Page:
By Sheryl Smolkin
Read this article and comments at Moneyville.ca
If I didn’t have an RRSP and I took every marketing survey released during RRSP season seriously, I’d probably give up right now and start stockpiling cat food.
I was particularly irked by a recent press release titled “The Young and the RRSP-less” that reported on the results of an RBC Poll. It seems the number of Canadians aged 18 to 34 who have RRSPs has dropped to the lowest level in almost a decade. and overall, retirement savings ranked seventh as a priority for this group behind debt reduction, saving for a rainy day and homeownership.
That made perfect sense to me. But I figured I’d better check with an expert, so I asked actuary Malcolm Hamilton to weigh in on the subject. And it turns out that on this issue we are both on the same page.
“If a 25 year old Canadian is looking forward to getting married, having children and buying a house, they should concentrate on paying down debt, saving a down payment and then paying down their mortgage as fast as possible,” says Hamilton. “If that means they don’t have enough money to save for retirement until into their late 30s and 40s, that’s fine.”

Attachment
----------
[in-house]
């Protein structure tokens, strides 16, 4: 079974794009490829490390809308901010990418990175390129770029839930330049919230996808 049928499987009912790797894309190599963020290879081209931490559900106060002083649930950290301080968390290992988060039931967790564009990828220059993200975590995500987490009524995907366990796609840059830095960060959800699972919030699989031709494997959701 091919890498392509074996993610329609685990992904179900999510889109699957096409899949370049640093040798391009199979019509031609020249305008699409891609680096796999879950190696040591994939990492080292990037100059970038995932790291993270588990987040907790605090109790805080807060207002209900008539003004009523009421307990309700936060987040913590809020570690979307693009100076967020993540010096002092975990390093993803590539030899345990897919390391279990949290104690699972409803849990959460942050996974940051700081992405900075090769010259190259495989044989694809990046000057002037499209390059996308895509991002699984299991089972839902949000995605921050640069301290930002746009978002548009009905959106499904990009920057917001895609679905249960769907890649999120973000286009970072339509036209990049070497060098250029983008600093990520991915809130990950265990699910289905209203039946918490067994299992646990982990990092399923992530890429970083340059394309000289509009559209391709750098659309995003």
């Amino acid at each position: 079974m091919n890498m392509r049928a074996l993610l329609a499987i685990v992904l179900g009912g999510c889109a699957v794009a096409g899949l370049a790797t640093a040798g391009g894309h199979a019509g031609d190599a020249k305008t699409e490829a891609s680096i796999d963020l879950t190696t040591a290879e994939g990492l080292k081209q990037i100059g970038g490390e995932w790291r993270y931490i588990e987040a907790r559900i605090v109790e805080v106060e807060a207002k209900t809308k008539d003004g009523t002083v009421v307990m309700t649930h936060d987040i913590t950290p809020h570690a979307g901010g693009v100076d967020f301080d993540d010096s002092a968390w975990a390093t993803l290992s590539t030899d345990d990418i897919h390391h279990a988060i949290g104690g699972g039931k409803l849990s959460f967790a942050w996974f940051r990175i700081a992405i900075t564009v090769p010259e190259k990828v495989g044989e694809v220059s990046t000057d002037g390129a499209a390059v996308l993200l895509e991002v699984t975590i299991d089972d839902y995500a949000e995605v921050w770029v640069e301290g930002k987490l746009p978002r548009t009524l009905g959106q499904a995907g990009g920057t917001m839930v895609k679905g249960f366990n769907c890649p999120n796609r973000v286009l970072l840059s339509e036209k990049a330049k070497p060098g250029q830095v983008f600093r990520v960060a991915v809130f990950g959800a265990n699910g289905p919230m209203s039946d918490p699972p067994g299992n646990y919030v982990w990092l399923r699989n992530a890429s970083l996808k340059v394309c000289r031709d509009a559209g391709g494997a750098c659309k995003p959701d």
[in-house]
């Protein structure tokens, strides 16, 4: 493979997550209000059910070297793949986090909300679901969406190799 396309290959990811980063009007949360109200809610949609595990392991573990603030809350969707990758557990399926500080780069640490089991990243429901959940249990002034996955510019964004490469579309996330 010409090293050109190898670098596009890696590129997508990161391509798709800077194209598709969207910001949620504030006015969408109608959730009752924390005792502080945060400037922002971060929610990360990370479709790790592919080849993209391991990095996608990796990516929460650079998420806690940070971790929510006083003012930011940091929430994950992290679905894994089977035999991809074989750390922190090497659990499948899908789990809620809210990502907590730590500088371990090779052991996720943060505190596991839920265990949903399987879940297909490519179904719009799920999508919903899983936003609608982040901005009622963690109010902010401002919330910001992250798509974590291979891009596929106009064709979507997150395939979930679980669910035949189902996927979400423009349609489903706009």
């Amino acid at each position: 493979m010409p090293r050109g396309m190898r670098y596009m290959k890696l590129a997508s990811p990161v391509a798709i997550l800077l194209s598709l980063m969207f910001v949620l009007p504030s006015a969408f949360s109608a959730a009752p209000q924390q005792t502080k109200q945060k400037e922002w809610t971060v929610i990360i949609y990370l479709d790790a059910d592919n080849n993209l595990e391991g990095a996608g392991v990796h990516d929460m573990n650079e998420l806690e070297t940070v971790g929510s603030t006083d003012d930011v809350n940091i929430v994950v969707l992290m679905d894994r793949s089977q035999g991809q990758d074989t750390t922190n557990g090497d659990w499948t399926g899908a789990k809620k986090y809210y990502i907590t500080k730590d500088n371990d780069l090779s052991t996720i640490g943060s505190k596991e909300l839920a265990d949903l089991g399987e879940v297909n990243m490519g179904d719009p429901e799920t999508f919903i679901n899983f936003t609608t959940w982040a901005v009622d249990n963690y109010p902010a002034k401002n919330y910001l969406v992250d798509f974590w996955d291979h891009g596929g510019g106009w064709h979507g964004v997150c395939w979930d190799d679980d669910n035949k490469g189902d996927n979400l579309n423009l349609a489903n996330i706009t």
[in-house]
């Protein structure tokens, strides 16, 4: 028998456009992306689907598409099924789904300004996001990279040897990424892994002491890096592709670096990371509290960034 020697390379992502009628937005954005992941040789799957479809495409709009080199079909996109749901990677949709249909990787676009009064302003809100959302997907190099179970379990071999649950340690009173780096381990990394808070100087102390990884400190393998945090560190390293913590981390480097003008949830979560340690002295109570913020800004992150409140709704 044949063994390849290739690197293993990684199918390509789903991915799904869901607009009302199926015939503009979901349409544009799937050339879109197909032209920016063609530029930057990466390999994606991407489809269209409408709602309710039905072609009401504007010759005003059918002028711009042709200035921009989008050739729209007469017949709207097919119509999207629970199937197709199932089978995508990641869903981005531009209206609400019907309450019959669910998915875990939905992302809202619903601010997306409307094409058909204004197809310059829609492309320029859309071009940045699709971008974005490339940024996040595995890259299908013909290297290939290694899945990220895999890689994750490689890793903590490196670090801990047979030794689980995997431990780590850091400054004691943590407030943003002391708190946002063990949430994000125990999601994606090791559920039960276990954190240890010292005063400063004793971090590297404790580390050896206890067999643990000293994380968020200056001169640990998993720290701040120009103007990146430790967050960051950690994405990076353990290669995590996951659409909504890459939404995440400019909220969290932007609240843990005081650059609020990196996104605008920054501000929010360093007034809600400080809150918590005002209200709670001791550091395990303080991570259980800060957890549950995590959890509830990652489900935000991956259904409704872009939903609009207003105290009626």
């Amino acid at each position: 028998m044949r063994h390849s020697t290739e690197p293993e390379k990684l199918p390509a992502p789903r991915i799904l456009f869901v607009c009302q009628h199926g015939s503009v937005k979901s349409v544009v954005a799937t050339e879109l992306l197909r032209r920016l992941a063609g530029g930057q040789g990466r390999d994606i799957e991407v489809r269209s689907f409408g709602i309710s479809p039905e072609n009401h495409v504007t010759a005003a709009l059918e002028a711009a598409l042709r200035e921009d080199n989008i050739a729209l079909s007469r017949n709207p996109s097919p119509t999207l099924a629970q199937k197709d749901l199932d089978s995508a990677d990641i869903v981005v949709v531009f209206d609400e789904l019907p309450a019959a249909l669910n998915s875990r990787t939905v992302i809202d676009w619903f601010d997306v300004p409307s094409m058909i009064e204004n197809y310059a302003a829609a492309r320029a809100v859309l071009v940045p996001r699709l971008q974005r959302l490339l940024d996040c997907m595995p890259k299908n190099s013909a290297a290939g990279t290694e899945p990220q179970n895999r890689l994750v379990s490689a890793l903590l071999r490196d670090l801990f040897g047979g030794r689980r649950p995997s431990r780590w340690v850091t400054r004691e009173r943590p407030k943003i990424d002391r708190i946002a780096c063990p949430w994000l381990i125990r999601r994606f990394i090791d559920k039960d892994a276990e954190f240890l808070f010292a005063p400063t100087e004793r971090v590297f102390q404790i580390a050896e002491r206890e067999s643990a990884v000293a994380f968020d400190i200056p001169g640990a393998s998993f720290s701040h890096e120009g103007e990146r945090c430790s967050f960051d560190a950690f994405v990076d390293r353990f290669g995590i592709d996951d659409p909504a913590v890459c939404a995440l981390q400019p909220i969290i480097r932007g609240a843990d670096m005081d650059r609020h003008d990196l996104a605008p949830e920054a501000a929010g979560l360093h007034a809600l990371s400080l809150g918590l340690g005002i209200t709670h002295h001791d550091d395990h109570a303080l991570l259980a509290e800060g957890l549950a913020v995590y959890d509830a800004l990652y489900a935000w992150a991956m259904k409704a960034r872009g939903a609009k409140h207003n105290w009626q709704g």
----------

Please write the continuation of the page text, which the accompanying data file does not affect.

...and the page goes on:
What would really concern him are people who have done none of these things and are squandering their income on every conceivable extravagance.
Besides, another recent survey confirms that those who have not yet started seriously saving for retirement will get there eventually. According to research from the Investors Group, Gen X – the segment of the population between the ages of 30 and 44 – is becoming financially savvy. Sixty-two per cent of Gen Xers have RRSPs and most plan to contribute the same or more in 2010 as in the previous year.
So age 19 may not be too young to start an RRSP, but don’t despair if life gets in the way and you don’t get started until age 30 or 40 or even later. There is still time to develop a retirement savings plan that will ensure that only the family felines feast on cat chow.